At the Fifa Congress in Sydney Sepp Blatter loosens his girdle and strongly denies that the organisation is selling the soul of the game. “It is insulting even to suggest such a thing,” he tells reporters. “Nothing matters more to us at the Mastercard House of Fifa than the good name of Flame-grilled Whopperball™, the official health givin’, finger-lickin’ soccer game (“The secret’s in the spicy crumb-coating!”) of the 2012 Budweiser/Nestle World Starbucks Coffee Cup (in association with Citibank).”

Celebrated Mancunian hoaxer Karl Power is back! He dons gloves, trunks and a silk dressing gown and jumps into the ring at the G-Mex Centre where Ricky Hatton is making his long awaited return to boxing. “This was Karl’s best ever,” says his friend Kevin Mate. “He totally fooled everybody. He even got to fight the light-welterweight champion of the world! Me and Ricky have been chuckling about it ever since, and I know Karl will be too the minute he comes out of the operating theatre.”


At the IAAF Golden League meeting in Berlin Britain’s Allison Curbishley establishes a new world record by saying “PB” “champs” and “focused” 438 times in a single hour on Radio Five Live. The tally is just 12 short of Steve Backley’s men’s record. “This just shows that when it comes to babbling away enthusiastically the girls are definitely catching up with the guys,” says a delighted Curbishley. “I really do believe that in a few years time we’ll see someone like Sally Gunnell competing on equal terms with Roger Black and Colin Jackson.”:slight_smile:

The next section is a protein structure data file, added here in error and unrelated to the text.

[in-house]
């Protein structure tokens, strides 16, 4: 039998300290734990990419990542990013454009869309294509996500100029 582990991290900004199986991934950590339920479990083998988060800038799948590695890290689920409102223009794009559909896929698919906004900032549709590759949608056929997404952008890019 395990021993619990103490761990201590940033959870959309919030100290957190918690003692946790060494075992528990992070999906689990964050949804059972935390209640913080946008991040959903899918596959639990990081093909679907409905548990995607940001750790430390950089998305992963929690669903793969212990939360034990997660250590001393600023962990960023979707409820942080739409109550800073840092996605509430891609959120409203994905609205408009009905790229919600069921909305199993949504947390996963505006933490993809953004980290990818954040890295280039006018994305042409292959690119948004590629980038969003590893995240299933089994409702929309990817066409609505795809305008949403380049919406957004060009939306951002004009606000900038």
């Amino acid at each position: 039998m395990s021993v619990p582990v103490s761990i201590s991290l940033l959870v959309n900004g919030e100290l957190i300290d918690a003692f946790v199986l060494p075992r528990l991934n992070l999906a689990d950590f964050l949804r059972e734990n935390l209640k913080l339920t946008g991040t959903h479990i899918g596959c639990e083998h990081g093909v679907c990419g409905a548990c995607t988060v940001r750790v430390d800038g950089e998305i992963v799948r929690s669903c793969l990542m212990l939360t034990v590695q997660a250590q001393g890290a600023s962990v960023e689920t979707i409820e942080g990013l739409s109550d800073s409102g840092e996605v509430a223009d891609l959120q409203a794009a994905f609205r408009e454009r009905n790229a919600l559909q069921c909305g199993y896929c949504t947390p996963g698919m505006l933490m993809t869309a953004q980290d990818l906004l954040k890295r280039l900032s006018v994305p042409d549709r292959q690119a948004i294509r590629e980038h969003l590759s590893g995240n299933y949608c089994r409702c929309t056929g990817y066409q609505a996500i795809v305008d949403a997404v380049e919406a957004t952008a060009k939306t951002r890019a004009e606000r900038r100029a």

“When I look at the teams that are here, I just think that if England had made it through qualifying they’d have had a really, really fantastic chance of winning it. And that is just so frustrating,” Lee Dixon tells BBC viewers at the start of the European Championship finals. Alan Shearer agrees wholeheartedly that were it not for England’s inability to score more goals than their opponents they would undoubtedly be “among the favourites out here in Austria/Switzerland”. It is a view that is backed up by Alan Hansen who names 78 world-class England players who would “walk into any starting XI out here and improve it by 110% at least especially when it came to Nintendo and wearing flip flops”.

Soon the entire nation is en fête as the pundits talk our boys to comprehensive wins over Germany (“showed nothing to worry JT”), Holland (“wouldn’t give Signor Capello any nightmares”) and Italy (“hardly likely to look so comfortable defensively against a fit Michael Owen”) to reach the final, where they at last gain revenge on Big Phil Scolari by winning a totally imaginary game against his Portugal team by seven goals to one thanks to a storming display of delusional patriotic fervour from Ian Wright. In the real tournament, meanwhile, Uefa’s chief Michel Platini puts on a brave face as he watches Holland beat Italy 5-4 in the final of a competition that has featured scintillating attacking football, goals galore and absolutely no scenes of fat, tattooed shirtless men throwing wire chairs at riot police whatsoever, but everyone can see inside he is crying. Tomorrow: July-September